George Harrison wrote Taxman because the British government was taking 95% of their earnings. Today, a propagandist like Dylan Smith would chastise him saying that Harrison should be thankful that the government doesn’t take it all.

    Macca is old and doesn’t know what’s going on.

    Streaming is the best thing that happened to the music industry and to a lot of independent artists. You never profile those stories.

    • Paul Ramon

      Paul is wealthy and has a lot of wealthy friends. In the old days, artists would start record companies once they have reached a certain level of success (Apple Corps), and today artists start record companies so they can profit from their artistry.

      It’s a new world. Paul and friends should start a streaming service instead of a record company, and attract the best artists by paying them more. Artists don’t have to remove their content from other services, but they do have to have some exclusive content on Paul’s streaming service, as well as download and physical versions of the album sold through the streaming service. Eventually, other streaming services will adopt the model to compete for talent, and streaming royalties will go up for everyone. They will be competing for the exclusive content.

      If Paul McCartney had exclusive content on Paulify mcTunes, and that’s the only place I could order the vinyl record with that content included, I wouldn’t buy it through Amazon. I’d sign up for Paulify mcTunes.

  3. Blobbo

    If a new band came along on the order of the Beatles, Stones, Hendrix or Zeppelin, I’m sure they would be multimillionaires very quickly, although any new band with any brains will go for the new Soundcloud model and tell Spotify to stick it. They’re not really needed anymore, if you get hit with word of mouth. Then you can tell Spotify your terms to be on their Swedish Sh*t Extortion Channel, which now also does podcasts. F Eck. I hope his company goes down in a fireball of his relentless Star Trek oversized alien-head creation. The major labels should all be boycotted into submission for conniving with Eck to come up with a save them and screw the content creators, a la Youtube and Google (see how much their execs are collecting annually in bonuses).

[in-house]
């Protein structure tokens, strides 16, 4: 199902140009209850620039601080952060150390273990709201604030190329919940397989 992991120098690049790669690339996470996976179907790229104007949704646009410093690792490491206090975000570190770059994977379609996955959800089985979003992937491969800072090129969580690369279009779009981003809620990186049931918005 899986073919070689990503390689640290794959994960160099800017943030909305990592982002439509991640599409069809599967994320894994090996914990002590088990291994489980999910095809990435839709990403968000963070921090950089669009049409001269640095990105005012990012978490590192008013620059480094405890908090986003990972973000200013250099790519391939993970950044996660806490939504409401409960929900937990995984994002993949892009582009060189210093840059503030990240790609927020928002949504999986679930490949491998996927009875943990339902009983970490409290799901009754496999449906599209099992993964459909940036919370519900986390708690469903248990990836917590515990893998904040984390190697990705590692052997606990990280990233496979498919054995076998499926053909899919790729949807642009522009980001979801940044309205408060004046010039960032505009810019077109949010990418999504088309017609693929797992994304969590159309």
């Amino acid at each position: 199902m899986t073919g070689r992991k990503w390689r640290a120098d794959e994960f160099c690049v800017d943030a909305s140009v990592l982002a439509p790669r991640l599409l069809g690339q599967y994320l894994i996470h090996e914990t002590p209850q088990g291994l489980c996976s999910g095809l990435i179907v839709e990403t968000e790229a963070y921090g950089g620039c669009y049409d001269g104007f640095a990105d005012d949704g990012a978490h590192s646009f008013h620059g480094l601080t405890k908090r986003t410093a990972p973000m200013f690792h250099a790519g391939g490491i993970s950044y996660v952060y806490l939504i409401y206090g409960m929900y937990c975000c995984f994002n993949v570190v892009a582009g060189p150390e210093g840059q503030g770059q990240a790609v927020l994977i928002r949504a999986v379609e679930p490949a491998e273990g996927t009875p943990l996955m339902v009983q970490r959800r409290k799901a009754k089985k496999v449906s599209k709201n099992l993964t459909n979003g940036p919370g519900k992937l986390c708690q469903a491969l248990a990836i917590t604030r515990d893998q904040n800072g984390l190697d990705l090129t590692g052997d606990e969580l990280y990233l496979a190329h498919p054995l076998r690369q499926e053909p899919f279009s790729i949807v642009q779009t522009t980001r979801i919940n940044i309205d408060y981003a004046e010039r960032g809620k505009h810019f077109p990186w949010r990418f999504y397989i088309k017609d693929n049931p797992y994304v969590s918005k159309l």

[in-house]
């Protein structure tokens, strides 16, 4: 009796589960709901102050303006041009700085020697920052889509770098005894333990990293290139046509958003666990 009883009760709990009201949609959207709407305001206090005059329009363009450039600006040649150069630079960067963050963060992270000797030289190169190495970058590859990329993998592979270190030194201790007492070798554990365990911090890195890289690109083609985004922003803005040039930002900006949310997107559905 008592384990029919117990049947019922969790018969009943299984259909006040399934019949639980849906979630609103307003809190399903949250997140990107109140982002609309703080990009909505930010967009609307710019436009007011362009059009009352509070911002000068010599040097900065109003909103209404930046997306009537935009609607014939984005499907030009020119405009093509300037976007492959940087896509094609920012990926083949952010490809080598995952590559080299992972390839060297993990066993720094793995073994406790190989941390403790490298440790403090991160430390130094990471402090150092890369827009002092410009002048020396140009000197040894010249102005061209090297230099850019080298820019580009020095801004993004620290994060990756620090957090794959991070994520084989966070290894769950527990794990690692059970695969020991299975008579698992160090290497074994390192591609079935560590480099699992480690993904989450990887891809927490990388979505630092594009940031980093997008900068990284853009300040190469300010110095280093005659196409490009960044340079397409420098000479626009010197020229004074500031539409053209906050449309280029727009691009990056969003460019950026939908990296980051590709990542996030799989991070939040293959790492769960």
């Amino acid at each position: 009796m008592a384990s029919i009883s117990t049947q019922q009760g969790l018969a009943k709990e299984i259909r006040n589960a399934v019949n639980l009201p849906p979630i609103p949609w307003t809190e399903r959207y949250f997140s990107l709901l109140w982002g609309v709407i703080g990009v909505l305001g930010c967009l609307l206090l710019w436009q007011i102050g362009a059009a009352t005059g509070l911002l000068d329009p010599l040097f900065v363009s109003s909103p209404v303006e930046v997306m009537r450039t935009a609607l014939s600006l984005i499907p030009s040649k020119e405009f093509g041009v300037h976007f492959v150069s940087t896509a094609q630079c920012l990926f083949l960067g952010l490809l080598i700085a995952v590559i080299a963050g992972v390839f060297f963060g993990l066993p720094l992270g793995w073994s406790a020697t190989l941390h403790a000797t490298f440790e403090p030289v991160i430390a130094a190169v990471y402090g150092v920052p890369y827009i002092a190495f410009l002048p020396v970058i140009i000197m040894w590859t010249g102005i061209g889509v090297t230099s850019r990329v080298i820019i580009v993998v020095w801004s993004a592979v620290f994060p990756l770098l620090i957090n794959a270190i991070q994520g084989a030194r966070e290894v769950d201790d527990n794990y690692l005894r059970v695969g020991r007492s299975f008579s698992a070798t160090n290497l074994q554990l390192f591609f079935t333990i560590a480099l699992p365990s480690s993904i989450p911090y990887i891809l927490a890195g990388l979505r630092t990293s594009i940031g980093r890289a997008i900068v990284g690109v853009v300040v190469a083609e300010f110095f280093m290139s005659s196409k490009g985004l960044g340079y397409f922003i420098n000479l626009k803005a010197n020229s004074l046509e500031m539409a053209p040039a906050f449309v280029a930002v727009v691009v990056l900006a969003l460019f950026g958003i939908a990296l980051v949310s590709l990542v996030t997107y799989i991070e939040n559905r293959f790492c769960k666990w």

The Soundcloud model is the closest to what should be created, which is an international streaming non-profit which hires employees to run the largest streaming service, to which any artist can sign up to and create whatever presence they want. A small percentage is taken off the direct plays, and, TBH, people have to pay more than $10 month for all the music they want. Get real. It needs to go back to the old pay per item rate, not an everything library for pennies. This last part is a problem. Anyway, the best artists can create the best work, not sign to a label full of aholes, and keep all their lucre.

    • BAC

      Blobbo, hate to break it to you but Soundcloud has sucked so much VC dick over the years that the “investors” are desperate for a return after over a decade of burning cash.

      I’d rather get in bed with streaming companies that negotiate with the big labels than take a chance on some VC-funded house of cards. The big labels are mostly legacy catalogs and Big Names, but that’s about it. The tide has turned and their days of cocaine binges are mostly over.

  4. Johnny

    Twenty years since Napster and twenty years since the “if you don’t give us your music for free we’ll just go steal it anyway” business model was forced on to the musical community and now finally Mr. McCartney is saying something. Twenty years of people getting all their music without paying the musicians (about ONE TRILLION songs stolen in that time) and our leader who did and said nothing when Metallica were the only ones to have the balls to stand up and say what needed to be said. And so 70% of Professional musicians have already quit the music business and it is almost impossible to make quality music without losing money. And big thanks to our Unions and Politicians for doing nothing when we needed them the most. Hey fans enjoy all that techno, flavor of the month disposable junk on the radio.

    • BAC

      Johnny, maybe we should go back to the days of the record company only releasing the “single” to the radio stations, and then forcing listeners to buy the $18 CD to hear one track and get another 60 minutes of filler junk and remixes.

      Artists are getting paid, especially indies. I’m so sorry all the studios and “professional musicians” closed. Let’s blame drum machines while we’re at it. Keep voting Democrat so that mass murderer Andrew Cuomo can tell you when your club can open and how many people can be inside. Bend over and take your anal swabbing!